As EvCC has continued its Guided Pathways efforts over the past year, equity has been frequently discussed as essential to  helping students make informed decisions about their education and future careers. In a post on the Guided Pathways blog last spring, Samantha Reed discussed some of the ways that increased awareness of equity considerations can help programs identify gaps in outcomes, thereby creating openings for change that will help us “make sure our institution serves all our students equitably.” More recently, Director of Institutional Research Sean Gehrke has been posting on using data to identify equity gaps. Equity was also a topic of discussion at the summer meeting of our system’s eLearning Council, where we noted as a clear priority the need for more research on “equity gaps in applying technology to learning” and “structural barriers to access to technology-mediated instruction.”

Prompted by some of these ongoing conversations, I decided to do a little initial investigating of my own to see where there might be obvious equity gaps in the context of eLearning at EvCC. The real work of examining equity is difficult and potentially requires multiple types of data in order to get meaningful analytical purchase on its many dimensions. So as a somewhat easier starting point, I posed a fairly simple question: “Are there significant differences between student populations in face-to-face and online courses at EvCC?” Granted, that’s probably a diversity question rather than an equity question–but it creates necessary space for considering those more challenging equity issues in online learning. Once we have a better sense of who might be missing from online courses, we can take up the questions of why they’re missing and how their absence may by symptomatic of systemic inequities.

To answer my question, I turned to our institutional Enrollment, Headcounts, and FTE Tableau dashboard (thank you, Sean!) and starting crunching some numbers.

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Incorporating Metacognition Practices Mid-Quarter

Image result for metacognition definition

At a recent conference on departmental support of evidence-based teaching practices in Biology (PULSE), I picked up two Metacognition techniques to bring into my classrooms. These seemed so powerful and, honestly, easy to implement, that I did it the following week.

This first idea stems from work that Ricky Dooley (new colleague in Biology) developed with Scott Freeman and others at the University of Washington. In my majors’ Biology class, I have weekly quizzes over the past week’s material.  Standard in-class quizzes, mostly multiple choice (taken with iClickers) with a short answer question here and there. Student performance was mixed, and when we went over the correct answers, many students had “ah-ha” moments when ideas began to click.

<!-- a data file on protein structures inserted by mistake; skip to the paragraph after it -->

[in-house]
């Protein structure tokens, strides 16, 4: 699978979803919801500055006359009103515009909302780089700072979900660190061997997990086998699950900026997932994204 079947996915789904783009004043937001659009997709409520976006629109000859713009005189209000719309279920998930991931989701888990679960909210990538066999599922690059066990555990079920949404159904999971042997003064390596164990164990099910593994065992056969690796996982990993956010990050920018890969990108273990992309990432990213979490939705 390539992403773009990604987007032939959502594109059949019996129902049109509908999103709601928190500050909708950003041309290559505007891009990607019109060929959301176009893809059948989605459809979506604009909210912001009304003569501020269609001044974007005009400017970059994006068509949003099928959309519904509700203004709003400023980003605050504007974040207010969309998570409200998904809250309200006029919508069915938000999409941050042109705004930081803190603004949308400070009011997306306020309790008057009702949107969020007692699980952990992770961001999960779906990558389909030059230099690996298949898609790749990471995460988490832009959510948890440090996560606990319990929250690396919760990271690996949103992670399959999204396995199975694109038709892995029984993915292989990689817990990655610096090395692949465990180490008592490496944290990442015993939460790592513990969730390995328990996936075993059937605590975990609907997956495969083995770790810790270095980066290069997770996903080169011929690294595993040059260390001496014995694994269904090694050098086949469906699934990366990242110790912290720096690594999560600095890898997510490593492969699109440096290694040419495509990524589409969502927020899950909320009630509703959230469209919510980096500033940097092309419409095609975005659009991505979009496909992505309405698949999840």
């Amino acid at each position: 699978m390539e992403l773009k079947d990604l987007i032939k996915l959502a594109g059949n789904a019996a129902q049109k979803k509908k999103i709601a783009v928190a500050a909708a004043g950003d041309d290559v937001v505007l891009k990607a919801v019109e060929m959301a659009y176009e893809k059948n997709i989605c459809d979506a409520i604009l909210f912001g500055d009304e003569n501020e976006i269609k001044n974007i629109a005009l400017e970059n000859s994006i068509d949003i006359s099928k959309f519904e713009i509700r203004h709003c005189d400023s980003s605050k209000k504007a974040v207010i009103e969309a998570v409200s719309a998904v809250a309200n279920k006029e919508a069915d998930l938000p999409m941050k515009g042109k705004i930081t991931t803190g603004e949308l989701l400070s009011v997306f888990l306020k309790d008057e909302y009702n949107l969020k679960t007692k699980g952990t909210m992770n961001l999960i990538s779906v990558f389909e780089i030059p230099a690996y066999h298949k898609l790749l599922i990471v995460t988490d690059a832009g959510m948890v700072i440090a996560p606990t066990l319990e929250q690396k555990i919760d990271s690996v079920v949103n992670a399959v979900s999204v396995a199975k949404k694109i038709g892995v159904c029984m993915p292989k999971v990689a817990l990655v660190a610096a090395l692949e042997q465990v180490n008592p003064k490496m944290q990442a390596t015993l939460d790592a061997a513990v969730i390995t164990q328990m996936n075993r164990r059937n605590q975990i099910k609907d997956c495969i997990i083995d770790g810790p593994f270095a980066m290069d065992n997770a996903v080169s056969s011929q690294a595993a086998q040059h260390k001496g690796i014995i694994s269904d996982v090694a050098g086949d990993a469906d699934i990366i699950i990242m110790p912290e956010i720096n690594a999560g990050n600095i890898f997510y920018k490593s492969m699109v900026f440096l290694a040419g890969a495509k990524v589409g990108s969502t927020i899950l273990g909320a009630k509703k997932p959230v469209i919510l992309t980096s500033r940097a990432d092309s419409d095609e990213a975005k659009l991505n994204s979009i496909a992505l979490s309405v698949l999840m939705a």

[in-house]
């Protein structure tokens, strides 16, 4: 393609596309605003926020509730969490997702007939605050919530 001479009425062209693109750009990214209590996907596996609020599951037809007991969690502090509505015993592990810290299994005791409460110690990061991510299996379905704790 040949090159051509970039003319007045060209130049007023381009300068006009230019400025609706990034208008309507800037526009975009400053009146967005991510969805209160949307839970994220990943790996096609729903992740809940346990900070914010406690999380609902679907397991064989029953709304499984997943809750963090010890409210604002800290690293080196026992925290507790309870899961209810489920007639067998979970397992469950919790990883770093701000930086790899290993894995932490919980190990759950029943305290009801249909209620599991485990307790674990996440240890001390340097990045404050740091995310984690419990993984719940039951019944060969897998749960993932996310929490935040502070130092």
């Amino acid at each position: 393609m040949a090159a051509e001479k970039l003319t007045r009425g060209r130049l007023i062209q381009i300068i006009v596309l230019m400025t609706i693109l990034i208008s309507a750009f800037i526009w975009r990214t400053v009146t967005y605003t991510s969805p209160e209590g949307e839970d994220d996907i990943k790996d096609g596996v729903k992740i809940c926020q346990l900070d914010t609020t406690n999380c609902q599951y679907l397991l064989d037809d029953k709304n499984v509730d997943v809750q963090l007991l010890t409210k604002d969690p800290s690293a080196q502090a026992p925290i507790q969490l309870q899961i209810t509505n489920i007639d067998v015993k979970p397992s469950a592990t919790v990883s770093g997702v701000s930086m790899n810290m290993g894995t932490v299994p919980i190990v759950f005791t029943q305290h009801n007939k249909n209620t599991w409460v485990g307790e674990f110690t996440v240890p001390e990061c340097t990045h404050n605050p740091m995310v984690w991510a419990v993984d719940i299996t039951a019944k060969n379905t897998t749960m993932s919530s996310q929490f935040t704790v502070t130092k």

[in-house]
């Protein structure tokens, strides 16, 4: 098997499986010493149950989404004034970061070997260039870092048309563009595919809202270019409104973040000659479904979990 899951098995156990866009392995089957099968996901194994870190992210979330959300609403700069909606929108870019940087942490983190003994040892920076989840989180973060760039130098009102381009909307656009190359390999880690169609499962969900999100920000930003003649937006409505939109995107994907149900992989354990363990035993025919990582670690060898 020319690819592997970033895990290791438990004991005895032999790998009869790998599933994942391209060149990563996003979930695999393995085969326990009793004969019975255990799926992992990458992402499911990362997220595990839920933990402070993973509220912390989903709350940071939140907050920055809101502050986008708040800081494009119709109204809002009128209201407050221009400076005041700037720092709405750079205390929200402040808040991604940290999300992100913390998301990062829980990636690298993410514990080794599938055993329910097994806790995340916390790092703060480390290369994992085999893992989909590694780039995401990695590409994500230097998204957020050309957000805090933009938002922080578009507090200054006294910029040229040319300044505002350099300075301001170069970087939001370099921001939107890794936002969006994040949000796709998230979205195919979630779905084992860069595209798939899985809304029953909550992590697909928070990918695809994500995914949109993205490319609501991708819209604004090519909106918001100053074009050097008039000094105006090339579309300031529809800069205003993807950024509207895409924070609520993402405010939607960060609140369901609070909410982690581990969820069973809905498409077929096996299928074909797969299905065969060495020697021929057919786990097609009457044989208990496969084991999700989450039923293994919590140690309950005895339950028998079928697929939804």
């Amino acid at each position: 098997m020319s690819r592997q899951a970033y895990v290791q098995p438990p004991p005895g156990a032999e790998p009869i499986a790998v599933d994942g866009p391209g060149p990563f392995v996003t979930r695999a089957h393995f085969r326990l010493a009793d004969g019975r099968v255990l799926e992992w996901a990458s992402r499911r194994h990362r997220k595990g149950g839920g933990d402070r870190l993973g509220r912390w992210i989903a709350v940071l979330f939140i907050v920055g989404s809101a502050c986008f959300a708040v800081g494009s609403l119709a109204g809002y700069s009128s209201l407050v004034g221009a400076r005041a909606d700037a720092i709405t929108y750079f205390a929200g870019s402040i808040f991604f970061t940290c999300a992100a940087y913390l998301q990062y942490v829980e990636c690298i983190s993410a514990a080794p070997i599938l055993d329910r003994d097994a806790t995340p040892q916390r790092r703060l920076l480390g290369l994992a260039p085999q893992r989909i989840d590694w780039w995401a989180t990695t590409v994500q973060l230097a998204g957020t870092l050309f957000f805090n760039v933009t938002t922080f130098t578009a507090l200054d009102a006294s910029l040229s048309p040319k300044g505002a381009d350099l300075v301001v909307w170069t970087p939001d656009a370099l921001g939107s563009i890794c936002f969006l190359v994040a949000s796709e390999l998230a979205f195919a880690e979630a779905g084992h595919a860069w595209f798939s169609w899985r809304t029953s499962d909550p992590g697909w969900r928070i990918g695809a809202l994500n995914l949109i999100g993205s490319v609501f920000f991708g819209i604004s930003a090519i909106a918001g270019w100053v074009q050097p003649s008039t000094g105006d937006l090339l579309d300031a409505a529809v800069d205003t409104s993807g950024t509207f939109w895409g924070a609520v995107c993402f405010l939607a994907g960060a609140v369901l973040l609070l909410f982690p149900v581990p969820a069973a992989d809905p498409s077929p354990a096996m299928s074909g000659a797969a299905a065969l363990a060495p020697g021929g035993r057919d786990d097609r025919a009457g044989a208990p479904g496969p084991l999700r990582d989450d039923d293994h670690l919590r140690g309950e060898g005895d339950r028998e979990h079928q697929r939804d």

Of course, these ah-ha moments were a few moments too late to help on that particular quiz. What I’ve begun doing is flipping that around. First off, I’ve moved this quiz completely onto Canvas. And rather than the usual 10 questions/10 points, they are now 20 questions, still worth 10 points. The first question is the usual question I would ask (although I’ve added more short-answer questions, reflecting questions I will ask on the exams.). This first question (and all of the odd-numbered questions) are worth zero points, so there’s no risk to the student to do their best from their memory (no reason to cheat). The second question (all of the even-numbered questions) is the same question, followed by how I would answer the question. This question then asks the student if they think they got it right, wrong, or somewhere in between. If they didn’t get it right, I ask them 1) explain why they got it wrong, 2) what the right answer is, and 3) why is the right answer correct. This question is worth 1 point, and I grade it based upon how they’ve reflected on their work. Sometimes, within their summary explanations, students will still not fully understand the material. Here, it’s very easy for me to jump in (while grading) and help them individually. An additional benefit is that these quizzes, with the addition of more short-answer questions, more closely resembles the question types I have on my midterms.